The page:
There was, first of all, the fact that he gave the speech at all. It was a demonstration of a certain kind of courage, and it was admirable. Beyond that, the speech was not sentimental or retrospective or introspective; it was, rather, forward-looking and purposeful. His goal was to continue what he started many months ago: to anoint Barack Obama as the heir to his brother. He did not choose to play on people's emotions; instead, he chose to meet what he views as his political duty.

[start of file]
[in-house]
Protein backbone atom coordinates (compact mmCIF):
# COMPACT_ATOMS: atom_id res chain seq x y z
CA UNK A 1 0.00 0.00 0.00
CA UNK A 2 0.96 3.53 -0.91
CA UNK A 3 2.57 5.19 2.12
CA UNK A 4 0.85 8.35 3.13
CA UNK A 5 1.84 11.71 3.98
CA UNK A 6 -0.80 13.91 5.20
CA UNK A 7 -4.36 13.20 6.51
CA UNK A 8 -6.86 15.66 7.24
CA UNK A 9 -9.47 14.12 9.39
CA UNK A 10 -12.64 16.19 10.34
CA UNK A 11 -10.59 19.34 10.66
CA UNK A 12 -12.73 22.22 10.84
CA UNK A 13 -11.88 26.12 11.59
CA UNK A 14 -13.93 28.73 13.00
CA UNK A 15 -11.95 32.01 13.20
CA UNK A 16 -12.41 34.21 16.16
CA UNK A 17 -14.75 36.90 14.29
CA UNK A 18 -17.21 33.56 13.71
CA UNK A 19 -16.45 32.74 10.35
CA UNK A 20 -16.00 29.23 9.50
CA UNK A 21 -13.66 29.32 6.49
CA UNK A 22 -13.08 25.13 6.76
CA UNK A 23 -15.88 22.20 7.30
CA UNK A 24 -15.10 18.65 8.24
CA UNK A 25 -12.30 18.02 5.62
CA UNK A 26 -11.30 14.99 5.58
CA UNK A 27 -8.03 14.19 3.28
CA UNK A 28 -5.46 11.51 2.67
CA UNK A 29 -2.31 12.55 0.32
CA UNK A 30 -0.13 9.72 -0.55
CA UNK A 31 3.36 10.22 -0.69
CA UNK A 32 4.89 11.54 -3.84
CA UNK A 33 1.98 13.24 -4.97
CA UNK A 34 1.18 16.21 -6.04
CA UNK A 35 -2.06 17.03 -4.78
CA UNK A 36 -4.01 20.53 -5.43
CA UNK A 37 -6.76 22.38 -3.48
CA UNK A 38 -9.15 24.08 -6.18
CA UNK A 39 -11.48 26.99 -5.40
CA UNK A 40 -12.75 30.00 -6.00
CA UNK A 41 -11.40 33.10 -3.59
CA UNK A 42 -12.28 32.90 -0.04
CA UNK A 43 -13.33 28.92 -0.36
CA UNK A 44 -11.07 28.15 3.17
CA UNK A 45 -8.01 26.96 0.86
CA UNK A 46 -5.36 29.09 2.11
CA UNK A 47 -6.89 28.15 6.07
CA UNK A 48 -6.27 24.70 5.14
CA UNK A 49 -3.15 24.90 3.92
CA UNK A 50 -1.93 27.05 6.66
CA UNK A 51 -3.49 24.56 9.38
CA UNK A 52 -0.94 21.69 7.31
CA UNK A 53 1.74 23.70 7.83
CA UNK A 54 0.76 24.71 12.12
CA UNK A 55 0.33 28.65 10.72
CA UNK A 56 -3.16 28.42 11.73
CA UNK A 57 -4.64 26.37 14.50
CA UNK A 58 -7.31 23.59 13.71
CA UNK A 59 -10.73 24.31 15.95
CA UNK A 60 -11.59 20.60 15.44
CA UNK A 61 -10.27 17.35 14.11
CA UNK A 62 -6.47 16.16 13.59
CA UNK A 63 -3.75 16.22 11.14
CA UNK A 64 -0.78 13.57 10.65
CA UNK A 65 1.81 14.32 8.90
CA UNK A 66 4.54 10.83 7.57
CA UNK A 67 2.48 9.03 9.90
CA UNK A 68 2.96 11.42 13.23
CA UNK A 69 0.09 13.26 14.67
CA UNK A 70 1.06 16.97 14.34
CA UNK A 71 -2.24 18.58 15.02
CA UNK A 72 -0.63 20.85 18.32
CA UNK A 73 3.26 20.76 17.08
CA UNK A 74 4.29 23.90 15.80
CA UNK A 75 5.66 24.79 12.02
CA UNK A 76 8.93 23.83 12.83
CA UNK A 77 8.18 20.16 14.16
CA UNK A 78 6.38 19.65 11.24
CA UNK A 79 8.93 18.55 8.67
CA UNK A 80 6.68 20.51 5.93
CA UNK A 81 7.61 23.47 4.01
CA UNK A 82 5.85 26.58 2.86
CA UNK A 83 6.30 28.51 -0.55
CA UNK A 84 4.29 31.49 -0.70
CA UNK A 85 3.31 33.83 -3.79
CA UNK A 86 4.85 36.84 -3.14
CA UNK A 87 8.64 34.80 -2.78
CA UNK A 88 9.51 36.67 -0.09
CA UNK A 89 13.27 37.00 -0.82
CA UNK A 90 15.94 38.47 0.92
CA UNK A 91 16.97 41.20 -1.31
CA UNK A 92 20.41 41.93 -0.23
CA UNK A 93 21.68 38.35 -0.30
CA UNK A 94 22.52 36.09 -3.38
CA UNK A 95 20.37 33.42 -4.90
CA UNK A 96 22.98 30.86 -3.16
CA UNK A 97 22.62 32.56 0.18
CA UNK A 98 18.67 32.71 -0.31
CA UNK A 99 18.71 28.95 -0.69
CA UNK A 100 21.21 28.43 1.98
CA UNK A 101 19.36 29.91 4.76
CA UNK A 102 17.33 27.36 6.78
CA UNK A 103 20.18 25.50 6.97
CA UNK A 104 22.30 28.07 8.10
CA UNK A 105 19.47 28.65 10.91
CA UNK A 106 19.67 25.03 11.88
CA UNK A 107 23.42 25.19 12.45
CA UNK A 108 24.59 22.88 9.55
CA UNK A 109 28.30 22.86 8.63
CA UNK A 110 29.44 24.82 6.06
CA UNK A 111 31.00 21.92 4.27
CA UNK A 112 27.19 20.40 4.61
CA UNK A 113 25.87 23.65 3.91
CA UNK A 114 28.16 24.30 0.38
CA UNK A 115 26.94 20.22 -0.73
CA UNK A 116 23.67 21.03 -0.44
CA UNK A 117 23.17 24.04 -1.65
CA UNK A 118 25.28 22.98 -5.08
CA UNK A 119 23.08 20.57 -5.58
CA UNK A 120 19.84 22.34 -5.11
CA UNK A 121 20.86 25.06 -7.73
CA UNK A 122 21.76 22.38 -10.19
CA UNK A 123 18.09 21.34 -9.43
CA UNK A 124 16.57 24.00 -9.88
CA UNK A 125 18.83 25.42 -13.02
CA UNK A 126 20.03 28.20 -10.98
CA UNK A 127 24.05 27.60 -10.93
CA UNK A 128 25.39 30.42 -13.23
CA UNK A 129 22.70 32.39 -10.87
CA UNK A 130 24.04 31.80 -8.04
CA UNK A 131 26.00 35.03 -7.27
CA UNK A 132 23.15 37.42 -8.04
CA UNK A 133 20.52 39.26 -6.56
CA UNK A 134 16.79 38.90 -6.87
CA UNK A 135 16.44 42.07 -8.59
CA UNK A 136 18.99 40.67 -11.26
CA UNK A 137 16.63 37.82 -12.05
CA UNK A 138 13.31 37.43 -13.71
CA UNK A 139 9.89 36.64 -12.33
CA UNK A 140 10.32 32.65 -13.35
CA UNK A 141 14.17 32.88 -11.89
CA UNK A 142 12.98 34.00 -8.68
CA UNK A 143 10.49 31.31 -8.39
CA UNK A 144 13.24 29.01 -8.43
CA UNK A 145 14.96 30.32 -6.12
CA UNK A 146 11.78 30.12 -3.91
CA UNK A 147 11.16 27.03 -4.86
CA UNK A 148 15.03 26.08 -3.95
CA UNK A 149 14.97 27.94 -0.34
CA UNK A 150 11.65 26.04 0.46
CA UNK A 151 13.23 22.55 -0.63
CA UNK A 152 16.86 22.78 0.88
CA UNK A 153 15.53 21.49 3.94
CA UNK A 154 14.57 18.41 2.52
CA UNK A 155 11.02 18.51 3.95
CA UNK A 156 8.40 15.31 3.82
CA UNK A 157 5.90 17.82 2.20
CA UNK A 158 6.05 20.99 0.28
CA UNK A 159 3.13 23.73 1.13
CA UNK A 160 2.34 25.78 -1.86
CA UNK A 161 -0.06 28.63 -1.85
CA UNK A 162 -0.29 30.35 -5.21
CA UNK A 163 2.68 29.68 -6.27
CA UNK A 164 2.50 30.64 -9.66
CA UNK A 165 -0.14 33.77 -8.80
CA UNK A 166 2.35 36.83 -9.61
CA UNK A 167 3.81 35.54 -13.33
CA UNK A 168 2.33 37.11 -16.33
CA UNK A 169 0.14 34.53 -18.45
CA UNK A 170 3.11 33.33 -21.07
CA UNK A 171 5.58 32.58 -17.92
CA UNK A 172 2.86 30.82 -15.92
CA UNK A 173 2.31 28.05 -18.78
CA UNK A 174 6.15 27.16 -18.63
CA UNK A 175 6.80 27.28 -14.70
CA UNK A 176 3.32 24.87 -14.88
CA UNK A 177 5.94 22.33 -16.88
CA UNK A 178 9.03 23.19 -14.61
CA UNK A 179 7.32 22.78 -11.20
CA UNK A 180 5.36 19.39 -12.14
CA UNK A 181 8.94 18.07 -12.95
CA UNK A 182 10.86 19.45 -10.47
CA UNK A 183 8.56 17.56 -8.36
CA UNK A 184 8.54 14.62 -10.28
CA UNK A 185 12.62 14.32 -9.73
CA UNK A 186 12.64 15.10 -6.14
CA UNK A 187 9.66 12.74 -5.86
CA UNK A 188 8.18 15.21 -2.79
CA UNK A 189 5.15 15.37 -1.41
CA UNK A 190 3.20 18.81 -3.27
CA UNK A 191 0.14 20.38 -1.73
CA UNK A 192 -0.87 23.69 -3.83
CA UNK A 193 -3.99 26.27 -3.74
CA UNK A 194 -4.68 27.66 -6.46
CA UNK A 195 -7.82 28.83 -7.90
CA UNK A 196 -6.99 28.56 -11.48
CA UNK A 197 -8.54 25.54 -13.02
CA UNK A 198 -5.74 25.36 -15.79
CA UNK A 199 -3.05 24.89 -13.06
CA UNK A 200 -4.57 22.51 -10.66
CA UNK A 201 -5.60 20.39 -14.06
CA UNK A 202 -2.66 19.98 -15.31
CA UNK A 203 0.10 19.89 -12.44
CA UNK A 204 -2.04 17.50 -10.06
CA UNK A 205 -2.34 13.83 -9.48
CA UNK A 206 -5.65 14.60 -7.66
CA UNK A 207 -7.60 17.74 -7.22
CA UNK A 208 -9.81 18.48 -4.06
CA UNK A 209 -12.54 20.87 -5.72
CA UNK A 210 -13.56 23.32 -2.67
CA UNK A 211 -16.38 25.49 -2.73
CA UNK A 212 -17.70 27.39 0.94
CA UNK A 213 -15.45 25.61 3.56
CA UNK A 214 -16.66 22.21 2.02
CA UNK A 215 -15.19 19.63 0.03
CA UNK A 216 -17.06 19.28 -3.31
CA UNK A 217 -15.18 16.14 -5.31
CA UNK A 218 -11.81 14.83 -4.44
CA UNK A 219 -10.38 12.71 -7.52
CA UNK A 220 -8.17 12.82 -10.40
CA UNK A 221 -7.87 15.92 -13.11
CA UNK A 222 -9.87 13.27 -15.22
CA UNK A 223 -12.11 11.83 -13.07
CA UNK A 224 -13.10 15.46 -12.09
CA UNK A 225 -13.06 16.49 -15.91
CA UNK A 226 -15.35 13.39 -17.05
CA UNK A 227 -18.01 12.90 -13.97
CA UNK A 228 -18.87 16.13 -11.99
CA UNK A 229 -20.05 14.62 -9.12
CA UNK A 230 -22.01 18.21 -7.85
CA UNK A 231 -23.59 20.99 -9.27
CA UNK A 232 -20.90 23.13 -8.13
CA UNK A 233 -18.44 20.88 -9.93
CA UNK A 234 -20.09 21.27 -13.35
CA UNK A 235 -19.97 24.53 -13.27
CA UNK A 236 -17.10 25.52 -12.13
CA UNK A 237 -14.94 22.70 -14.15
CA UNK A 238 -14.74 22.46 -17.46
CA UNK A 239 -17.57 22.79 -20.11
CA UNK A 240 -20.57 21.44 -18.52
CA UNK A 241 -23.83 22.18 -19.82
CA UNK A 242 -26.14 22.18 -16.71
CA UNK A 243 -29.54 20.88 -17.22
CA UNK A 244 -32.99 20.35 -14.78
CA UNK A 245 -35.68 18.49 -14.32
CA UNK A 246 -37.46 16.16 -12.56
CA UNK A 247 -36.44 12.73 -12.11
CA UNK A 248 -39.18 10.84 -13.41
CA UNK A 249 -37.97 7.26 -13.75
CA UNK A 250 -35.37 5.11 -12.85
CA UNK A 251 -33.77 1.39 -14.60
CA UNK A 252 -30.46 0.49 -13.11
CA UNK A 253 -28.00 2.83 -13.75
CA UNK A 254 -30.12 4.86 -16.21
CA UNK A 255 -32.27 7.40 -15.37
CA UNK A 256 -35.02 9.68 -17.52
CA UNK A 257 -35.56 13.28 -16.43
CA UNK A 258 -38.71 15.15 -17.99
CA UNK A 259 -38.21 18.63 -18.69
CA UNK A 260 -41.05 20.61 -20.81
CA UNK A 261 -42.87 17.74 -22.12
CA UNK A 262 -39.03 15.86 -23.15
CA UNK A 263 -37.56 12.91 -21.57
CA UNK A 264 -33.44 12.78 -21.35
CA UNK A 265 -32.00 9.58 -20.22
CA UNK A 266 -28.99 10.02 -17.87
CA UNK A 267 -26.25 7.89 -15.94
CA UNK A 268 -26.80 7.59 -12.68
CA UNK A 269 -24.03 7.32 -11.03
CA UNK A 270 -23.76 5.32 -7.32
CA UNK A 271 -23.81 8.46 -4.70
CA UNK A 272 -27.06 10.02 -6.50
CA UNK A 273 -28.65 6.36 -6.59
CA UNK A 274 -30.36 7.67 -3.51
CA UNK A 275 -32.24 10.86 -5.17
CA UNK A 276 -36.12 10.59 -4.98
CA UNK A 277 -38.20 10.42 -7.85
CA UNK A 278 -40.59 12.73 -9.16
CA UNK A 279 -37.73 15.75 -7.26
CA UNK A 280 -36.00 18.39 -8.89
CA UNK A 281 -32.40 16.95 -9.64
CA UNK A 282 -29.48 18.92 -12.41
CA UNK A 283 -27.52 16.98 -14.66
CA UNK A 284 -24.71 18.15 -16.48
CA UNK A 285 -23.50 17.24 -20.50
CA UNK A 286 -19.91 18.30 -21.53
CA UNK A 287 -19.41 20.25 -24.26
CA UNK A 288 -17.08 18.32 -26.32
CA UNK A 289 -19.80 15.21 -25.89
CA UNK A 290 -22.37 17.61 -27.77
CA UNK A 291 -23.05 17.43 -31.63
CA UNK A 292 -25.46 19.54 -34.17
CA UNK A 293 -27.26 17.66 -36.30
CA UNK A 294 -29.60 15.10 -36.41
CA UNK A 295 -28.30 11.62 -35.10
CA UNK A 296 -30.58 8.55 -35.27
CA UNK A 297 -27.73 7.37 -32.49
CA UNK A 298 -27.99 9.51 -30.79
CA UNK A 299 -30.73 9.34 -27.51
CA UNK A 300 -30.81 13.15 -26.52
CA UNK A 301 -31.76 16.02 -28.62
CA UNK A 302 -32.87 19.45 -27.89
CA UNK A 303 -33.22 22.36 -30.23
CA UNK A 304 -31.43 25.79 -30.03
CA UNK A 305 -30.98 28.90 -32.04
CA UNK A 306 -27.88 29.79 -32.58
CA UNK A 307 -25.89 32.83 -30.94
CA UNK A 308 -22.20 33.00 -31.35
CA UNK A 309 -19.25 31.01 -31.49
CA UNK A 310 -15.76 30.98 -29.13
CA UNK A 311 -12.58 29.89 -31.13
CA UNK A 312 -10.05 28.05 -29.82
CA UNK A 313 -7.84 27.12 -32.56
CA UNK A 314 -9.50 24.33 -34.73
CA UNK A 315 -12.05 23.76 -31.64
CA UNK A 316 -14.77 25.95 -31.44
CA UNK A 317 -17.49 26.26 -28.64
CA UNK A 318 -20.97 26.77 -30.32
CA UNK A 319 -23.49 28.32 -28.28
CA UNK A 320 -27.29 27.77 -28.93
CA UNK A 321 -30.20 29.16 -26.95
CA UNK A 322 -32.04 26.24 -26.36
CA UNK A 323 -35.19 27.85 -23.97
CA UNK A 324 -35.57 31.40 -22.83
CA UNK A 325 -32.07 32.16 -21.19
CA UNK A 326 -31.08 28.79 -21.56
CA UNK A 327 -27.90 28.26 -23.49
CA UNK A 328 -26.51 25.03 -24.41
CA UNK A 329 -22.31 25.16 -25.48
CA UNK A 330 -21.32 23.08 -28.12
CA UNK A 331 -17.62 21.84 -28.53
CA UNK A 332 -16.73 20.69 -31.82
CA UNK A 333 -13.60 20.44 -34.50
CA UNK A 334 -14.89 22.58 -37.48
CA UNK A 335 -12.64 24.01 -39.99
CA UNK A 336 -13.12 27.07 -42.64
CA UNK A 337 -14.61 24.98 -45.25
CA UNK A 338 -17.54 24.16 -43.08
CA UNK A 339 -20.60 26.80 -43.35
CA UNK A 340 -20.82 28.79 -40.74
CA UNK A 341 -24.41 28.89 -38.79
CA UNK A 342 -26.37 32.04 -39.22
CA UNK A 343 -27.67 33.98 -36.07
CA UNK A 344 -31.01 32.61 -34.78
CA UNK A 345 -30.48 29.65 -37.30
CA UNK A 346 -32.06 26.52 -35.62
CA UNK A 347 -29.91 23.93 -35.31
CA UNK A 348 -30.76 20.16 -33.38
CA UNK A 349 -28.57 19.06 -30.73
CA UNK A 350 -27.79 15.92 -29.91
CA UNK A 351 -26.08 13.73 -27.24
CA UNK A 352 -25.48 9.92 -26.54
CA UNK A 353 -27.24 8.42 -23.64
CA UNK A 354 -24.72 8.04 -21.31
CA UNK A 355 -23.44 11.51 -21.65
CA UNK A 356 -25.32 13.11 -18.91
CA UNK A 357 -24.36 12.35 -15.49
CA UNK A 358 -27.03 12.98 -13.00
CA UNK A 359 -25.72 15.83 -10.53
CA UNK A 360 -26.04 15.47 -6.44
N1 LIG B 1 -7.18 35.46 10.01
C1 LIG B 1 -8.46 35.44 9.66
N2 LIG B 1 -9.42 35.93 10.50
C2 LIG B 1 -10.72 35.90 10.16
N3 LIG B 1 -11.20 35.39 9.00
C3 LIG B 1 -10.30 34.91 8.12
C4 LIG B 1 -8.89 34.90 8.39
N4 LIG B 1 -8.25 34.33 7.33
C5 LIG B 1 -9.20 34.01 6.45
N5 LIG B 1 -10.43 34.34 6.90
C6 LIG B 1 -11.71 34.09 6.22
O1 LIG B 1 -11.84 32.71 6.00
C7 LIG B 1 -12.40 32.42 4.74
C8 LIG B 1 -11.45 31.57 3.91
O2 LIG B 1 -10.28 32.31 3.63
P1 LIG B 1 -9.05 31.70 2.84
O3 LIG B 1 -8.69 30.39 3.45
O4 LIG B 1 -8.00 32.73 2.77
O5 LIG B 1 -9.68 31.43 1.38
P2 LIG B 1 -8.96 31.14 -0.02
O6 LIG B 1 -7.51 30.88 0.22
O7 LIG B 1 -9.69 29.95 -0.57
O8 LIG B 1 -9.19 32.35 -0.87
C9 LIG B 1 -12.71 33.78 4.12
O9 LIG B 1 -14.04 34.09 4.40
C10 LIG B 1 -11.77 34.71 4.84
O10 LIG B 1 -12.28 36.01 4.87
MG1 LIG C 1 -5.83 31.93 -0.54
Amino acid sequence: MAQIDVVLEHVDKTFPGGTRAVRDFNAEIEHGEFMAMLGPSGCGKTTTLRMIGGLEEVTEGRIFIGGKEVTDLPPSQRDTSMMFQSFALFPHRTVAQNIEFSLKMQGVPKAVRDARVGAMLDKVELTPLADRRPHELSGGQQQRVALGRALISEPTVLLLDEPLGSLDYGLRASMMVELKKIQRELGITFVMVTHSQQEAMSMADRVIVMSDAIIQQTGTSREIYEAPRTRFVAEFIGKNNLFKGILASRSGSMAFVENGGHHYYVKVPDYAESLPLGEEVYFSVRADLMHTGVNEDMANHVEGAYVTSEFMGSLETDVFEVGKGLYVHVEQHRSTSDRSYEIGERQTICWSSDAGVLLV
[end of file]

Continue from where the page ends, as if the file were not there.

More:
And beyond that was, as Charles Krauthammer noted on Fox tonight, a slight but significant, and poignant, shift in Kennedy's rhetoric. In his other memorable convention speech, in 1980, Kennedy concluded by saying "the dream will never die." Tonight Senator Kennedy, stricken with terminal brain cancer, declared "the dream will live on."
There are few figures in public life with whom I disagree with more than Senator Kennedy, and he has said and done things over the years that I have found deeply troubling. But tonight he was, to borrow a line made famous by his brother, a profile in courage. We saw a man facing a horrifying disease act with grit and grace. And that is something for which I am grateful.
Tuesday, August 26, 2008
Peter Wehner on when Senator Ted Kennedy's speech last night was memorable and moving: